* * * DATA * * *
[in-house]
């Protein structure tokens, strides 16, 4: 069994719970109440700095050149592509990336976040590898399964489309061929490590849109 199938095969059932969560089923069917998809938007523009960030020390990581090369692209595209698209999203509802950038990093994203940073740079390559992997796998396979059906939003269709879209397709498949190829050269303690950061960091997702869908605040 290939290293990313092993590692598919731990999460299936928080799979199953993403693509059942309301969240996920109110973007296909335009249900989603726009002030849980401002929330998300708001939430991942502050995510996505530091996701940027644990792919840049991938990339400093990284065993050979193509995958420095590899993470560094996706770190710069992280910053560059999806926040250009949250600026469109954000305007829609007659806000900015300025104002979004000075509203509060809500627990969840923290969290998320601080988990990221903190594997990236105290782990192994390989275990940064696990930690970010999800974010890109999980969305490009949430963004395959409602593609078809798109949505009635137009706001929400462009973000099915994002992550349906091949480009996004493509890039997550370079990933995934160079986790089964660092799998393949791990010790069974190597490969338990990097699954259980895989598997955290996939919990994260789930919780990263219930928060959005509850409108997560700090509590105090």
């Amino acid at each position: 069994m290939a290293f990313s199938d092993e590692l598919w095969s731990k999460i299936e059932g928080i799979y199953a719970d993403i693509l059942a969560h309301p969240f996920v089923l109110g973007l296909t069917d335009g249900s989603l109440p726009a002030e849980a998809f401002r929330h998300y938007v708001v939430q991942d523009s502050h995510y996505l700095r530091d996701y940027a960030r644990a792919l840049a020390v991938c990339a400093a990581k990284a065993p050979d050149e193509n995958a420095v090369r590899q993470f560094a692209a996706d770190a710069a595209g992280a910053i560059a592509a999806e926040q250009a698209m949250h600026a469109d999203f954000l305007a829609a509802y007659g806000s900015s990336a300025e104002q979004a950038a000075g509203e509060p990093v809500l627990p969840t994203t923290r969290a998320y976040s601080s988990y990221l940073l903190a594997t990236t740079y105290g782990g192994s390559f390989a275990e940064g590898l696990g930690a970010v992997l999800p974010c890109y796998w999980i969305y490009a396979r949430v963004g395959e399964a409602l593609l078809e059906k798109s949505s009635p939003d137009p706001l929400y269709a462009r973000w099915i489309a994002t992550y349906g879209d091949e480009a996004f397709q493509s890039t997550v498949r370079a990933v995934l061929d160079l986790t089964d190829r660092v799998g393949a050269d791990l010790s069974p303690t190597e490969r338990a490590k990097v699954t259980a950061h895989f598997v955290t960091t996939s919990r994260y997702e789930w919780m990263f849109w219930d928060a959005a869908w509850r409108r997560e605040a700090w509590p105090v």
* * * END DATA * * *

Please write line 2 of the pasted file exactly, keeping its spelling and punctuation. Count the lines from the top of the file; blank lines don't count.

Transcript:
């Protein structure tokens, strides 16, 4: 069994719970109440700095050149592509990336976040590898399964489309061929490590849109 199938095969059932969560089923069917998809938007523009960030020390990581090369692209595209698209999203509802950038990093994203940073740079390559992997796998396979059906939003269709879209397709498949190829050269303690950061960091997702869908605040 290939290293990313092993590692598919731990999460299936928080799979199953993403693509059942309301969240996920109110973007296909335009249900989603726009002030849980401002929330998300708001939430991942502050995510996505530091996701940027644990792919840049991938990339400093990284065993050979193509995958420095590899993470560094996706770190710069992280910053560059999806926040250009949250600026469109954000305007829609007659806000900015300025104002979004000075509203509060809500627990969840923290969290998320601080988990990221903190594997990236105290782990192994390989275990940064696990930690970010999800974010890109999980969305490009949430963004395959409602593609078809798109949505009635137009706001929400462009973000099915994002992550349906091949480009996004493509890039997550370079990933995934160079986790089964660092799998393949791990010790069974190597490969338990990097699954259980895989598997955290996939919990994260789930919780990263219930928060959005509850409108997560700090509590105090």